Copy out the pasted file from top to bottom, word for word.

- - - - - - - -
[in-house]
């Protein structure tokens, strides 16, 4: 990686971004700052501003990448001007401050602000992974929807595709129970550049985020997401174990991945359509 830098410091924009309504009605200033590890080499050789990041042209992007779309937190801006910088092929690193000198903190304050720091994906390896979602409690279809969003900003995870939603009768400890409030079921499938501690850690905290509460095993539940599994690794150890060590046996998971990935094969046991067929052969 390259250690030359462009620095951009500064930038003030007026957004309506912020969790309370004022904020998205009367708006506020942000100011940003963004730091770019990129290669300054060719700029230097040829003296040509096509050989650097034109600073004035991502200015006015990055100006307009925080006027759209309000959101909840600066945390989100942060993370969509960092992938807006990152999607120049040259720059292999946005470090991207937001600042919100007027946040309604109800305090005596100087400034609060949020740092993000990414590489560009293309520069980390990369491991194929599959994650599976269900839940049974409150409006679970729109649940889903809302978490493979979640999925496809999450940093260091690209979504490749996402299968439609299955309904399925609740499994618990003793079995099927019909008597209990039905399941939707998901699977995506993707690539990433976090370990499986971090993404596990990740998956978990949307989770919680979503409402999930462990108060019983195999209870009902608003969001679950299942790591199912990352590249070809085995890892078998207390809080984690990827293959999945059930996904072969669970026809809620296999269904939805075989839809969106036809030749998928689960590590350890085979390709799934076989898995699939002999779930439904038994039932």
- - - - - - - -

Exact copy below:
[in-house]
């Protein structure tokens, strides 16, 4: 990686971004700052501003990448001007401050602000992974929807595709129970550049985020997401174990991945359509 830098410091924009309504009605200033590890080499050789990041042209992007779309937190801006910088092929690193000198903190304050720091994906390896979602409690279809969003900003995870939603009768400890409030079921499938501690850690905290509460095993539940599994690794150890060590046996998971990935094969046991067929052969 390259250690030359462009620095951009500064930038003030007026957004309506912020969790309370004022904020998205009367708006506020942000100011940003963004730091770019990129290669300054060719700029230097040829003296040509096509050989650097034109600073004035991502200015006015990055100006307009925080006027759209309000959101909840600066945390989100942060993370969509960092992938807006990152999607120049040259720059292999946005470090991207937001600042919100007027946040309604109800305090005596100087400034609060949020740092993000990414590489560009293309520069980390990369491991194929599959994650599976269900839940049974409150409006679970729109649940889903809302978490493979979640999925496809999450940093260091690209979504490749996402299968439609299955309904399925609740499994618990003793079995099927019909008597209990039905399941939707998901699977995506993707690539990433976090370990499986971090993404596990990740998956978990949307989770919680979503409402999930462990108060019983195999209870009902608003969001679950299942790591199912990352590249070809085995890892078998207390809080984690990827293959999945059930996904072969669970026809809620296999269904939805075989839809969106036809030749998928689960590590350890085979390709799934076989898995699939002999779930439904038994039932």